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Rules for Replacing a Lead Singer

Let’s face it, you’ve had it with your singer. For years they’ve been on thin ice, drinking or snorting or sleeping with your significant other. It’s time to find a replacement. But tread carefully: Replacing a singer is a tender thing. Best to stick with the rules.

1. Confirm that they don’t have any legal rights to the band’s intellectual property

Turns out inviting that old lawyer to one of your sex-and-cocaine afterparties isn’t such a bad idea after all.

2. Make sure they’re actually bad for the band

If your current singer is a hard-working team player who can sing really well, you could save yourself a lot of time by just letting them continue in their current role.

3. Get their address

Whether mailing the news, sending a singing telegram (via your new singer), or breaking up in person, you’re going to want to know where they’re holing up these days.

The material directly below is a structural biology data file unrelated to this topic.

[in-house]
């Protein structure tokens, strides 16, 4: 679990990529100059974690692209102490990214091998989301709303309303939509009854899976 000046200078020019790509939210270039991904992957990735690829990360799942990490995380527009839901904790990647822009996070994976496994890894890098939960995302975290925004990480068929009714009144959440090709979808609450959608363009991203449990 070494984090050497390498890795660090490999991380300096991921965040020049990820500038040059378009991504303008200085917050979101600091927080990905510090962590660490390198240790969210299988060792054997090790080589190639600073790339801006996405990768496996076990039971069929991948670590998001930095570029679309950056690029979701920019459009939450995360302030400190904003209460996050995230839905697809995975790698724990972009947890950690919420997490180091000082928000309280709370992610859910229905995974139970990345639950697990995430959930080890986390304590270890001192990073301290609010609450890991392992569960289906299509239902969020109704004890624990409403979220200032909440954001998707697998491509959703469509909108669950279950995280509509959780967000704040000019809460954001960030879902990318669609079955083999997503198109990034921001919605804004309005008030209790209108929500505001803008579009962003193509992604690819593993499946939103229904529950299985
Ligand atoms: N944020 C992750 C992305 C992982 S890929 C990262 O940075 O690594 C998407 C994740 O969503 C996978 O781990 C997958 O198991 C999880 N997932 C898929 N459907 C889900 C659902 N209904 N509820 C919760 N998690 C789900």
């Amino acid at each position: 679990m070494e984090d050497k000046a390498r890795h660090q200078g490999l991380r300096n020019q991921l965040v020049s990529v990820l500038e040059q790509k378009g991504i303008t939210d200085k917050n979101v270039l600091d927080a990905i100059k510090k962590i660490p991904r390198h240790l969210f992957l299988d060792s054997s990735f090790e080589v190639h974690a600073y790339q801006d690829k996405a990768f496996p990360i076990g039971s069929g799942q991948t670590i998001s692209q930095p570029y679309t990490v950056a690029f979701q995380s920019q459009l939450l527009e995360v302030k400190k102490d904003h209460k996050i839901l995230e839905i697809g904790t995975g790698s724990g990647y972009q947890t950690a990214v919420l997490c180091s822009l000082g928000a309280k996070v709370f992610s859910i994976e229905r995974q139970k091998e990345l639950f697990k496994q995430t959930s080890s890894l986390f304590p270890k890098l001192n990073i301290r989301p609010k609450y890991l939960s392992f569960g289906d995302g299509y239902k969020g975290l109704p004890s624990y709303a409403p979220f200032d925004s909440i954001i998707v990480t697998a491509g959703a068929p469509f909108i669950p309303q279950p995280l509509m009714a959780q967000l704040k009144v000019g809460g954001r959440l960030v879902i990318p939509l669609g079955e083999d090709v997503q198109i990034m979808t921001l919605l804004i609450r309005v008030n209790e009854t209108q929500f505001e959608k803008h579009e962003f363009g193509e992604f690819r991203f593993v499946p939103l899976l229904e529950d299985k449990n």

4. Remind them of Steve Perry’s illustrious solo career

Sure, you’re a grind band with only guttural vocals, but we recommend having “Oh Sherrie” twinkling somewhere in the background anyway.

5. Check to see if they’re not already dead

This could also be step #1. A simple internet search will indicate if you have to go through the stress of a breakup or if you can just save face by calling them a hero in the media before finding a replacement. (See: AC/DC.)

6. Ask whoever thinks they’re still in the band to raise their hand

Is it possible your frontman already knows, and you don’t have to tell them? That would be so great!

7. Pack up all their stuff in the practice space beforehand

And be thorough. You don’t want them wandering back to your next rehearsal claiming they forgot their Nirvana poster.

8. Offer a reference letter and benefits package

Soften the blow by easing them into obscurity. Maybe see them off with a gift basket and a card signed by the band.

9. See what Sammy Hagar’s up to these days

It worked for Van Halen in 1985.

10. Let your drummer try out

We know it’s a one-in-a-million shot.